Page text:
Literacy Workshop

One of my favorite stories of a library’s affect on an individual is one that Gary Paulsen, author of Hatchet & many more YA novels, tells about himself.

“I was never a dedicated student but I developed a passion for reading at an early age. After a librarian gave me a book to read — along with my own library card — I was hooked. I spent hours alone in the basement of my apartment building, reading one book after another.” Here he is on YouTube.

This is not an uncommon story. I see and hear the effect of libraries and librarians on kids every day. Mom’s read to newborns, put an early reader in their hands as soon as they can hold one, read to them constantly. These mom’s know the importance of reading to their kids and the impact that can have on their lives.

If it is possible for reading to be more important than ever, that day has arrived. The child I just spoke about has entered an information age. He or she will be in school preparing for jobs that don’t exist today. Middle School, High School and College students are preparing for jobs that don’t exist today.

Jamestown and Stutsman County’s history will be remembered and respected, but it does not prepare our students for the challenges they face in the future. It is the school system’s and the libraries role to prepare them for tomorrow’s challenges. That is why the library will soon join the Jamestown School System in a “Literacy Workshop” whose goal is to meet these challenges.

I recently met with Rob Lech, the new Jamestown School Superintendent and had an intense conversation, he called it a soliloquy, about collaboration. We don’t know exactly what projects we will develop, that will come as we meet and discuss our goals and challenges. What we do know is that it is crucial for students to focus on reading and writing to improve communication and learning skills.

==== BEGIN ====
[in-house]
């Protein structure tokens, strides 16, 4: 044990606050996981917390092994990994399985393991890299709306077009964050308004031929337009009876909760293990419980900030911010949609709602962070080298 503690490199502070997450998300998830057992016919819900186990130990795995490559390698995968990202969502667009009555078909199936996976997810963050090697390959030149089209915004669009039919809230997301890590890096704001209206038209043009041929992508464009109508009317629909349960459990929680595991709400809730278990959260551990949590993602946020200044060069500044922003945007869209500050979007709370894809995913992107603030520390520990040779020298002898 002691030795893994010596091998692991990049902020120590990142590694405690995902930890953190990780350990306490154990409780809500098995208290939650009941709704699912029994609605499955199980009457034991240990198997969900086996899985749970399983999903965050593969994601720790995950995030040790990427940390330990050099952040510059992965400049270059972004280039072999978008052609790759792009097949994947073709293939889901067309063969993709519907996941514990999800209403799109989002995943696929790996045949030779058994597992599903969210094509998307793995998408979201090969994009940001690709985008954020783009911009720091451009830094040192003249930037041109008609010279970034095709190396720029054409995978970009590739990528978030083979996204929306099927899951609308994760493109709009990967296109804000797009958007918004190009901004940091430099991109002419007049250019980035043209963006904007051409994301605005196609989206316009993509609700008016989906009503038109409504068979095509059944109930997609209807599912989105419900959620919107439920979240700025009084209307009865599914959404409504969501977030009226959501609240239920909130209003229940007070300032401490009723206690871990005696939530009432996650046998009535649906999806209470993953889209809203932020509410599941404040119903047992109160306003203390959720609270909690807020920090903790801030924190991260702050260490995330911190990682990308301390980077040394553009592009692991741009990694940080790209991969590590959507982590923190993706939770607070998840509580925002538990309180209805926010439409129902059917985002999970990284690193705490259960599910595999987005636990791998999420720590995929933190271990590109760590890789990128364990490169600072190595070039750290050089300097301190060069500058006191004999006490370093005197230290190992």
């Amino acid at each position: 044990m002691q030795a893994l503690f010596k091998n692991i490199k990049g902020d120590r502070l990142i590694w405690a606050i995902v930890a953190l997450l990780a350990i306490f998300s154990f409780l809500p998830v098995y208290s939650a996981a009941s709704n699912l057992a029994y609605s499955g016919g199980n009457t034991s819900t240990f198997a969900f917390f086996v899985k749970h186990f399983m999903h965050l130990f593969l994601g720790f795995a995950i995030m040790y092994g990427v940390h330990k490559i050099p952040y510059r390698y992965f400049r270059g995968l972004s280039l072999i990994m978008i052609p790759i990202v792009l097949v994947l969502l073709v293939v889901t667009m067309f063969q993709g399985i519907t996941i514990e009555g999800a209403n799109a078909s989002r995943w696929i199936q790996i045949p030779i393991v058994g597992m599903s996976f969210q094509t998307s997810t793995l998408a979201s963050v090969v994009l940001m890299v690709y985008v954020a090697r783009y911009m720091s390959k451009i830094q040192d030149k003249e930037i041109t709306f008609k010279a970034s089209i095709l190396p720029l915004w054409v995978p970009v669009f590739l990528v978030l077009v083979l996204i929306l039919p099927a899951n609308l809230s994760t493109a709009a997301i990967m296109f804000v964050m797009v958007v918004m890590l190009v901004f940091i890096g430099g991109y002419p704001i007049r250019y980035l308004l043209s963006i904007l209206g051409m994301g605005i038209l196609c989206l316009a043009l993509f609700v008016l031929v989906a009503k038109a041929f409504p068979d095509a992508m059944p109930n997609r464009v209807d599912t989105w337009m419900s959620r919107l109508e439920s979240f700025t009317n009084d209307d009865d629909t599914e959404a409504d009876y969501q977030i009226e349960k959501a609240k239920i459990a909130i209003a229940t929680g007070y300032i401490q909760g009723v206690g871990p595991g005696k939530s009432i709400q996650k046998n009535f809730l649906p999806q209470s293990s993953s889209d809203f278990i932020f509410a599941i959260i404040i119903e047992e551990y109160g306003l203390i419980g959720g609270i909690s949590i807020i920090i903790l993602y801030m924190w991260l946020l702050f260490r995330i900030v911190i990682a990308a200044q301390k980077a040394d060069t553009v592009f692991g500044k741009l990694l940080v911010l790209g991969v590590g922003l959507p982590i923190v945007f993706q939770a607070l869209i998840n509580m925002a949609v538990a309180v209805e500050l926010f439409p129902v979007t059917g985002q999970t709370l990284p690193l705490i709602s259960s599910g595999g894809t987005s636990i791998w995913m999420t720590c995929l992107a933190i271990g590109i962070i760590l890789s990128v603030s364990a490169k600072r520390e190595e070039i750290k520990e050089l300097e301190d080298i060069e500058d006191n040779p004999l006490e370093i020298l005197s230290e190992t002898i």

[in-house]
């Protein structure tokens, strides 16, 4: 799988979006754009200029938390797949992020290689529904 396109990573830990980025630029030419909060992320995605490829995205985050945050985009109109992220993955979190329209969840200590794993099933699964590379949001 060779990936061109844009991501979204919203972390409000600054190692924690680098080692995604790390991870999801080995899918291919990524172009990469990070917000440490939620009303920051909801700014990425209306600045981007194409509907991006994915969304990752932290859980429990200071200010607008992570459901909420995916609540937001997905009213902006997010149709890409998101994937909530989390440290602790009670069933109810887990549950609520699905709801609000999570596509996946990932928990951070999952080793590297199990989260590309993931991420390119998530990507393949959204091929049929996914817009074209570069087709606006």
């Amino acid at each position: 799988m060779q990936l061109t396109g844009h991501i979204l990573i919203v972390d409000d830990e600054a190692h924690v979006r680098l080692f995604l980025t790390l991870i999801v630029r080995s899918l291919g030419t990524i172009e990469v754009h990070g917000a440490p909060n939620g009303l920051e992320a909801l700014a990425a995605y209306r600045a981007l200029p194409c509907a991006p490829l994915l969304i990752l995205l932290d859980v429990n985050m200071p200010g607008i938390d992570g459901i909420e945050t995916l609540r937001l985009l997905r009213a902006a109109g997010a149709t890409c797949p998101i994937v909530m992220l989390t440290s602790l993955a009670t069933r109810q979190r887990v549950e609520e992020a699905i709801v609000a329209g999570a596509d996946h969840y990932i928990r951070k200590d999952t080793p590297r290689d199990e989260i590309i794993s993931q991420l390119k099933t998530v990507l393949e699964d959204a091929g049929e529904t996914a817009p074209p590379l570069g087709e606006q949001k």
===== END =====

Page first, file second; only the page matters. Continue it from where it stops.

What we say about students also holds true for adults. Jamestown and Stutsman county are projected to have major growth over the next ten years. New people, new jobs, new challenges, all lead to one imperative.

Be ready to change.





3 Responses

  1. Barbara Lang

    Great article about your visit with the new school superintendent! You two are very much on target.

  2. Bill Kennedy


    Exactly how I felt as I listened to Rob. Collaboration requires cross-listening and creativity. All leading to creativity and solving problems.


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